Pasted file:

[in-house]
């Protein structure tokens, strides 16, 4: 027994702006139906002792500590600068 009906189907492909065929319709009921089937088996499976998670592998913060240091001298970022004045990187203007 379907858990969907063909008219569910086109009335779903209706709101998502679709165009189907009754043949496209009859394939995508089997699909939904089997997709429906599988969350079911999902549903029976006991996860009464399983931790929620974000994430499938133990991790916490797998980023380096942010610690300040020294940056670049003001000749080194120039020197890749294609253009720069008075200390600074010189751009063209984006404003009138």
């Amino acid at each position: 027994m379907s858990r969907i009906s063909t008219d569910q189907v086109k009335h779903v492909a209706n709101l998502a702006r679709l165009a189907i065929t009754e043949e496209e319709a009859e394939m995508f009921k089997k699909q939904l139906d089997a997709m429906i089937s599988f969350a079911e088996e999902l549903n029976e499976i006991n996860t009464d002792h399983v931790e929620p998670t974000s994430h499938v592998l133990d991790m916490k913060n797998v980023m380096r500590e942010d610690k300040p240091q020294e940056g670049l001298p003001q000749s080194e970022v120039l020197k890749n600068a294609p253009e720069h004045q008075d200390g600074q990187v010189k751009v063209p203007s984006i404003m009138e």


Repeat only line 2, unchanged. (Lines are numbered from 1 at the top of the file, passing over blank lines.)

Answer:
């Protein structure tokens, strides 16, 4: 027994702006139906002792500590600068 009906189907492909065929319709009921089937088996499976998670592998913060240091001298970022004045990187203007 379907858990969907063909008219569910086109009335779903209706709101998502679709165009189907009754043949496209009859394939995508089997699909939904089997997709429906599988969350079911999902549903029976006991996860009464399983931790929620974000994430499938133990991790916490797998980023380096942010610690300040020294940056670049003001000749080194120039020197890749294609253009720069008075200390600074010189751009063209984006404003009138």